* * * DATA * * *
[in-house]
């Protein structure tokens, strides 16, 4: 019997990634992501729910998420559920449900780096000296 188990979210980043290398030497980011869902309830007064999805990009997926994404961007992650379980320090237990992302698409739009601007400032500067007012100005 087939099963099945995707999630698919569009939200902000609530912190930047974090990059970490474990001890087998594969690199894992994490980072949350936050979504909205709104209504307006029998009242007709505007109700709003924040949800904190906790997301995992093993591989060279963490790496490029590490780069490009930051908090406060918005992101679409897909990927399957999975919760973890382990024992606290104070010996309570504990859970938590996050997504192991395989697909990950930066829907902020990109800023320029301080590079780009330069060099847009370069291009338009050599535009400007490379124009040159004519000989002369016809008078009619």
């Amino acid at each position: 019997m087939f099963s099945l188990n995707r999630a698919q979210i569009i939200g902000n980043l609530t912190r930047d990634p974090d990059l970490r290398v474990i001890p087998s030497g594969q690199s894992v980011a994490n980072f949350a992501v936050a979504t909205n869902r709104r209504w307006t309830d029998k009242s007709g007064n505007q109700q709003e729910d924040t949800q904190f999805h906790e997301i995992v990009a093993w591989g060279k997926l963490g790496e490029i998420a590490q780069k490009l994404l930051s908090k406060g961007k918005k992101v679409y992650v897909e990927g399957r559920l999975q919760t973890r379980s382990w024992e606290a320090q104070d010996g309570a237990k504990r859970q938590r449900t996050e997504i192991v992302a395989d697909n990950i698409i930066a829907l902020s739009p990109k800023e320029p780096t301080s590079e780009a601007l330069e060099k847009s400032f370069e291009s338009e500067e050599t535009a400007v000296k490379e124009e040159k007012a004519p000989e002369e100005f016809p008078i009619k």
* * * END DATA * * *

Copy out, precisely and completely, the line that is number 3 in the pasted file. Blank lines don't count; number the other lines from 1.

């Amino acid at each position: 019997m087939f099963s099945l188990n995707r999630a698919q979210i569009i939200g902000n980043l609530t912190r930047d990634p974090d990059l970490r290398v474990i001890p087998s030497g594969q690199s894992v980011a994490n980072f949350a992501v936050a979504t909205n869902r709104r209504w307006t309830d029998k009242s007709g007064n505007q109700q709003e729910d924040t949800q904190f999805h906790e997301i995992v990009a093993w591989g060279k997926l963490g790496e490029i998420a590490q780069k490009l994404l930051s908090k406060g961007k918005k992101v679409y992650v897909e990927g399957r559920l999975q919760t973890r379980s382990w024992e606290a320090q104070d010996g309570a237990k504990r859970q938590r449900t996050e997504i192991v992302a395989d697909n990950i698409i930066a829907l902020s739009p990109k800023e320029p780096t301080s590079e780009a601007l330069e060099k847009s400032f370069e291009s338009e500067e050599t535009a400007v000296k490379e124009e040159k007012a004519p000989e002369e100005f016809p008078i009619k």